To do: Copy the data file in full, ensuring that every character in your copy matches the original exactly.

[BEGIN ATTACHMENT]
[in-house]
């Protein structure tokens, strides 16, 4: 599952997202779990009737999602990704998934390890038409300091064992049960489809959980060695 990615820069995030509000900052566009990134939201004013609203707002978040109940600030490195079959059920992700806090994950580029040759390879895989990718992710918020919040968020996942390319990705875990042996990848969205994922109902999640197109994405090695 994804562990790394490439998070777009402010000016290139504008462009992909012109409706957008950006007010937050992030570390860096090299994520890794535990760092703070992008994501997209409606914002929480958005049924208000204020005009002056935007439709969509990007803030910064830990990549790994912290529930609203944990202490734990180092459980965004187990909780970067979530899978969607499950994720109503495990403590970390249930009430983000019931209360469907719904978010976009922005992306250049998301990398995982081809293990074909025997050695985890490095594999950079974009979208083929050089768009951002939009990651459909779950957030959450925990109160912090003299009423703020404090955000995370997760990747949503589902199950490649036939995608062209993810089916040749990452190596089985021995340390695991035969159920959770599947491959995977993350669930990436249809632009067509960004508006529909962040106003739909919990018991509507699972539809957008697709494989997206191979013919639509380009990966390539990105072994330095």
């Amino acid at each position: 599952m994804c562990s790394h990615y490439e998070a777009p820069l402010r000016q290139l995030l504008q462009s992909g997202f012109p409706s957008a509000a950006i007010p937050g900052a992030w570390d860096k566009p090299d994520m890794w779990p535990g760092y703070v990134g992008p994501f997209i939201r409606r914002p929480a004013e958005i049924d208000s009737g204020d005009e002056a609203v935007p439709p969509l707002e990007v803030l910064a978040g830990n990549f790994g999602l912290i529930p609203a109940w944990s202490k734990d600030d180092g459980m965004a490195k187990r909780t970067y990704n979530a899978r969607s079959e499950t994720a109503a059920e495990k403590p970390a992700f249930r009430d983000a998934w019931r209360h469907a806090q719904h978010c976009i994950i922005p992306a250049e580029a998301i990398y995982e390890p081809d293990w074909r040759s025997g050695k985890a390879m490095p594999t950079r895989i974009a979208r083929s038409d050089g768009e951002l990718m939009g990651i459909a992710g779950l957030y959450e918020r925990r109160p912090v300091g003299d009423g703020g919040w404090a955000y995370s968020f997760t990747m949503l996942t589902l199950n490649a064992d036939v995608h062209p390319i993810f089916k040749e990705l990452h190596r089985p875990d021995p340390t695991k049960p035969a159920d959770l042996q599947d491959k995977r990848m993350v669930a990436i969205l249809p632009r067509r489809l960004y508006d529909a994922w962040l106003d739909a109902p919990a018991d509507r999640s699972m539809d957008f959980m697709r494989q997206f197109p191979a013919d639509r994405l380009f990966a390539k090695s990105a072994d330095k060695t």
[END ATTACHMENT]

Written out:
[in-house]
């Protein structure tokens, strides 16, 4: 599952997202779990009737999602990704998934390890038409300091064992049960489809959980060695 990615820069995030509000900052566009990134939201004013609203707002978040109940600030490195079959059920992700806090994950580029040759390879895989990718992710918020919040968020996942390319990705875990042996990848969205994922109902999640197109994405090695 994804562990790394490439998070777009402010000016290139504008462009992909012109409706957008950006007010937050992030570390860096090299994520890794535990760092703070992008994501997209409606914002929480958005049924208000204020005009002056935007439709969509990007803030910064830990990549790994912290529930609203944990202490734990180092459980965004187990909780970067979530899978969607499950994720109503495990403590970390249930009430983000019931209360469907719904978010976009922005992306250049998301990398995982081809293990074909025997050695985890490095594999950079974009979208083929050089768009951002939009990651459909779950957030959450925990109160912090003299009423703020404090955000995370997760990747949503589902199950490649036939995608062209993810089916040749990452190596089985021995340390695991035969159920959770599947491959995977993350669930990436249809632009067509960004508006529909962040106003739909919990018991509507699972539809957008697709494989997206191979013919639509380009990966390539990105072994330095």
């Amino acid at each position: 599952m994804c562990s790394h990615y490439e998070a777009p820069l402010r000016q290139l995030l504008q462009s992909g997202f012109p409706s957008a509000a950006i007010p937050g900052a992030w570390d860096k566009p090299d994520m890794w779990p535990g760092y703070v990134g992008p994501f997209i939201r409606r914002p929480a004013e958005i049924d208000s009737g204020d005009e002056a609203v935007p439709p969509l707002e990007v803030l910064a978040g830990n990549f790994g999602l912290i529930p609203a109940w944990s202490k734990d600030d180092g459980m965004a490195k187990r909780t970067y990704n979530a899978r969607s079959e499950t994720a109503a059920e495990k403590p970390a992700f249930r009430d983000a998934w019931r209360h469907a806090q719904h978010c976009i994950i922005p992306a250049e580029a998301i990398y995982e390890p081809d293990w074909r040759s025997g050695k985890a390879m490095p594999t950079r895989i974009a979208r083929s038409d050089g768009e951002l990718m939009g990651i459909a992710g779950l957030y959450e918020r925990r109160p912090v300091g003299d009423g703020g919040w404090a955000y995370s968020f997760t990747m949503l996942t589902l199950n490649a064992d036939v995608h062209p390319i993810f089916k040749e990705l990452h190596r089985p875990d021995p340390t695991k049960p035969a159920d959770l042996q599947d491959k995977r990848m993350v669930a990436i969205l249809p632009r067509r489809l960004y508006d529909a994922w962040l106003d739909a109902p919990a018991d509507r999640s699972m539809d957008f959980m697709r494989q997206f197109p191979a013919d639509r994405l380009f990966a390539k090695s990105a072994d330095k060695t």